By Dennis Schulting
In this notice, I want to address a remark that Anil Gomes (2018) makes, in an excellent critique of my earlier book Kant’s Radical Subjectivism (Schulting 2017), with respect to the modal nature of the claim about the application of categories to objects, namely the belief—in my account—that ‘the destination claim [is] one about the objects of experience necessarily exemplifying the categories’. Gomes writes that this
seems too strong since, on the face of it, it looks like there can be categorial illusions: cases where the objects of judgement, experience, or perception seem to exemplify some category or other but actually fail to do so. (2018:101)
ERIC WATKINS (ed.) | Kant on Persons and Agency | Cambridge University Press 2018
By Christian Onof
This volume of papers features an excellent line-up of many among the most influential contemporary Kant scholars so that the reader is entitled to expect much food for thought. And this expectation is fully met with a selection of thought-provoking papers around the topics of the person and agency, therefore dealing both with Kant’s theoretical and practical philosophy. The types of paper range from careful analyses of Kantian texts (from the Critical period) to developments of ideas that have a Kantian origin, but sometimes move well beyond that. This mixture is welcome: Kant’s philosophy is kept alive through new interpretations of the letter of his philosophy and through drawing upon insights taken from his writings and developing them in directions that may be said to be in the spirit of Kant’s writings but clearly go beyond its letter. Of course, this raises the question of how far beyond the letter one can go while remaining within the spirit of the Critical Kant, as we shall see.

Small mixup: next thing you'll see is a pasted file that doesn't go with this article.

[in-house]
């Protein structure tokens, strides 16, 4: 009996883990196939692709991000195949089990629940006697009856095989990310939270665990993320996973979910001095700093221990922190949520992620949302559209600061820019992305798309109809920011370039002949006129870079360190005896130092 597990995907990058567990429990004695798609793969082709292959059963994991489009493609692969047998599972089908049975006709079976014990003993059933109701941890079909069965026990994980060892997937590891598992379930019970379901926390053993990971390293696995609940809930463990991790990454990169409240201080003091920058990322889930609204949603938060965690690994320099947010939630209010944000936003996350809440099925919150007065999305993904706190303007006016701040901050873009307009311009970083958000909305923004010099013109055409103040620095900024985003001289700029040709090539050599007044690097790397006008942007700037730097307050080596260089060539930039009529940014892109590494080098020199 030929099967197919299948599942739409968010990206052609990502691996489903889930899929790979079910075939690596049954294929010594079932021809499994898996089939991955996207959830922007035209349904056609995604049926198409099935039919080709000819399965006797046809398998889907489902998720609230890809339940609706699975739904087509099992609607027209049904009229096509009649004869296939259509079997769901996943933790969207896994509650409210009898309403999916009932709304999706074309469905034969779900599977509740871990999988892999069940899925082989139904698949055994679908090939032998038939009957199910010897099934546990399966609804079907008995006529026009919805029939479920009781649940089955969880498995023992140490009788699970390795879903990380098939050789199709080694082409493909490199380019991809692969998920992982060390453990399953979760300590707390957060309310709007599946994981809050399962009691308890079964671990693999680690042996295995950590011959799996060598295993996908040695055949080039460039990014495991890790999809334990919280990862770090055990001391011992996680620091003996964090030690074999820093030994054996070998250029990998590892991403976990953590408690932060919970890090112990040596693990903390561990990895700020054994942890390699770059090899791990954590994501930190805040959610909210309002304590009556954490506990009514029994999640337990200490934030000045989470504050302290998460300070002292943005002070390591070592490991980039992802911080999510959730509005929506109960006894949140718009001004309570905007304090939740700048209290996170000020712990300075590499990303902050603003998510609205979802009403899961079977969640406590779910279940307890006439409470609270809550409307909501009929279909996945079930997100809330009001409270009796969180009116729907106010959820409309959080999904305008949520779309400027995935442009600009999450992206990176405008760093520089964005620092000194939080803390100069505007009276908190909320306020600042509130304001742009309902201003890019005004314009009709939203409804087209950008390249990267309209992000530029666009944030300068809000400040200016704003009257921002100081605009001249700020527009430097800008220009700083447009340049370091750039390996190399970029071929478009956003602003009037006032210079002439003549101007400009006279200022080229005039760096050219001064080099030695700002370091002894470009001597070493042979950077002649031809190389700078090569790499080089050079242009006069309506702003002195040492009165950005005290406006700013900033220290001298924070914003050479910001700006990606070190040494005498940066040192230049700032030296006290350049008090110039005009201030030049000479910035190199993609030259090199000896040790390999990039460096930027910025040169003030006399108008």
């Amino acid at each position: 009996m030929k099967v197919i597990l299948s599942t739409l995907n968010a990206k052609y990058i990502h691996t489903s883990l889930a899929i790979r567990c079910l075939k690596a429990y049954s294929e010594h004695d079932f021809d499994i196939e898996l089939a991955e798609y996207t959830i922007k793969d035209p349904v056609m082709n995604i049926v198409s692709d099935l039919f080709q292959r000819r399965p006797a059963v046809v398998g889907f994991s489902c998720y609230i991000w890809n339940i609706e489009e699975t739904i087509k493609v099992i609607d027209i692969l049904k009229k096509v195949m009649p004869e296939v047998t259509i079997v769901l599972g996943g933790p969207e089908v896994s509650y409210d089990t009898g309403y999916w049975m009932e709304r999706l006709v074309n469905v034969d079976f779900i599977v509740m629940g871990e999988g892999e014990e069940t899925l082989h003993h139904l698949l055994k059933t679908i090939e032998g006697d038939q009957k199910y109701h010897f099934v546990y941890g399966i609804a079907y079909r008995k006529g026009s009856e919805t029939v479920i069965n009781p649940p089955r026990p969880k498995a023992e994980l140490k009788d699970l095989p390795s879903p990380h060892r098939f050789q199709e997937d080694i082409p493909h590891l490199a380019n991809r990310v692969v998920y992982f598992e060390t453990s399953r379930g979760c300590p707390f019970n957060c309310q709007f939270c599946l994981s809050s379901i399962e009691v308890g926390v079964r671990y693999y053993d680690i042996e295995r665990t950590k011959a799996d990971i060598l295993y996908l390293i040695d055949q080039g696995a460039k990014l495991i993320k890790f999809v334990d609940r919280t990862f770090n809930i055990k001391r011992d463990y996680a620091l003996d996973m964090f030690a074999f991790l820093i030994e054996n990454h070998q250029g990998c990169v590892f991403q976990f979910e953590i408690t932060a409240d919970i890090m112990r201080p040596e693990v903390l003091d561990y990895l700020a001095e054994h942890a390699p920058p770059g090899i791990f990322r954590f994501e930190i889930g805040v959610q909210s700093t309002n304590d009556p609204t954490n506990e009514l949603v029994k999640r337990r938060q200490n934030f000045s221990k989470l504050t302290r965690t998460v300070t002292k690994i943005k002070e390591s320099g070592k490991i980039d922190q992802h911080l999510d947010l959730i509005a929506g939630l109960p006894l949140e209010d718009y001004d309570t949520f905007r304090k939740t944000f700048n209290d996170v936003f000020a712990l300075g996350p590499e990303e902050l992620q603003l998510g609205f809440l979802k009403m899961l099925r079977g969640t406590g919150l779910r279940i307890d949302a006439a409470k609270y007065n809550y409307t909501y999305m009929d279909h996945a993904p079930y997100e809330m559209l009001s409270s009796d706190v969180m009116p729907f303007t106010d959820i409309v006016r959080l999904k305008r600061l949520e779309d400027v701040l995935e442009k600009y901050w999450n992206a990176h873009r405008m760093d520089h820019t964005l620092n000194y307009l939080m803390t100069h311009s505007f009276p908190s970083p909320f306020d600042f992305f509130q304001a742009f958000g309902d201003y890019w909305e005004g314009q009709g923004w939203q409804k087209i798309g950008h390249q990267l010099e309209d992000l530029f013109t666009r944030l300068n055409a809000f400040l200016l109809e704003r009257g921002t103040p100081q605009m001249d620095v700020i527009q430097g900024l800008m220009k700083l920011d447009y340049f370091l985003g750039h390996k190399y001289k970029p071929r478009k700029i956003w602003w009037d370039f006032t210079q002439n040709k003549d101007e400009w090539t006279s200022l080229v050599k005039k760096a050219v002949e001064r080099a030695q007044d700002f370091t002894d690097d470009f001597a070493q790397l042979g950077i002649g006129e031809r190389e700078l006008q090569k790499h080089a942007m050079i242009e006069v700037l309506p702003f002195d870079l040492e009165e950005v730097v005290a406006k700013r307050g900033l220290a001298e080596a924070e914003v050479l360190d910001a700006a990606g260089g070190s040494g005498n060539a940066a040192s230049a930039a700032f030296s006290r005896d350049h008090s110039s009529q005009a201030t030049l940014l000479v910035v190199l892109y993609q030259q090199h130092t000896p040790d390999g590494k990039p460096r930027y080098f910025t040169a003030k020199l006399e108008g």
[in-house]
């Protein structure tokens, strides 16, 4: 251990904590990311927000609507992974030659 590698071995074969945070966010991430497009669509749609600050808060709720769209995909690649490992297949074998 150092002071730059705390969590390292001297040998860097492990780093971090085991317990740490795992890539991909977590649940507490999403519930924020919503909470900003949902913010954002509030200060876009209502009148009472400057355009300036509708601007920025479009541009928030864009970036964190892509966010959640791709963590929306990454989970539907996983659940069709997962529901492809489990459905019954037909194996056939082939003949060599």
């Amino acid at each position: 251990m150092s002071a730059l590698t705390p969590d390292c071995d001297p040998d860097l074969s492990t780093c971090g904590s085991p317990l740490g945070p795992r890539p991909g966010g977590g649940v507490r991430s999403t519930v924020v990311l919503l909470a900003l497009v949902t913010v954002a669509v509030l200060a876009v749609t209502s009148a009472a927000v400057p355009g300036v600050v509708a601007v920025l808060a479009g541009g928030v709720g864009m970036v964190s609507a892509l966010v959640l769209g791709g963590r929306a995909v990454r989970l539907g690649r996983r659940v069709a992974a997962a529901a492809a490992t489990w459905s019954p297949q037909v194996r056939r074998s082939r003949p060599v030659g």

JOHANNES-GEORG SCHÜLEIN | Metaphysik und ihre Kritik bei Hegel und Derrida | Meiner Verlag 2016
By Jacco Verburgt
This fine monograph, which is the trade edition of a slightly revised Ph.D. dissertation (Ruhr-Universität Bochum 2014), addresses and assesses important issues and desiderata relating to the Hegel-Derrida debate, not least of which is a rehabilitation of Hegel’s essentially metaphysics-critical approach (cf. e.g. p. 366). Notably, it reconstructs some grave limitations of Derrida’s reading of Hegel and ultimately even uncovers a downright failing (a Scheitern, not only a Fehlen of an actual or full implementation) of the deconstruction strategy when it comes to interpreting Hegel (to be sure, not necessarily in the case of other philosophers or authors), as Derrida himself seems to acknowledge, at least partially or implicitly, according to Schülein (cf. e.g. pp. 297ff.). That is to say, the failing of Derrida’s earlier strategy (roughly from the 1950s and 1960s) of an immanent-deconstructive, delimiting or destabilising, critique of Hegel’s allegedly closed and totalitarian (as well as bourgeois) metaphysical system—in Derrida’s well-known sense of a metaphysics of presence, which is largely inspired by the later Heidegger (cf. esp. pp. 45–62, 67–8 [note 80], and 365), and its so-called onto-theological and phonocentric character—would eventually provoke a turn, especially in Glas (a text from 1974), to what one might call an external-realist confrontation with Hegel (cf. esp. pp. 250, 363 and 369).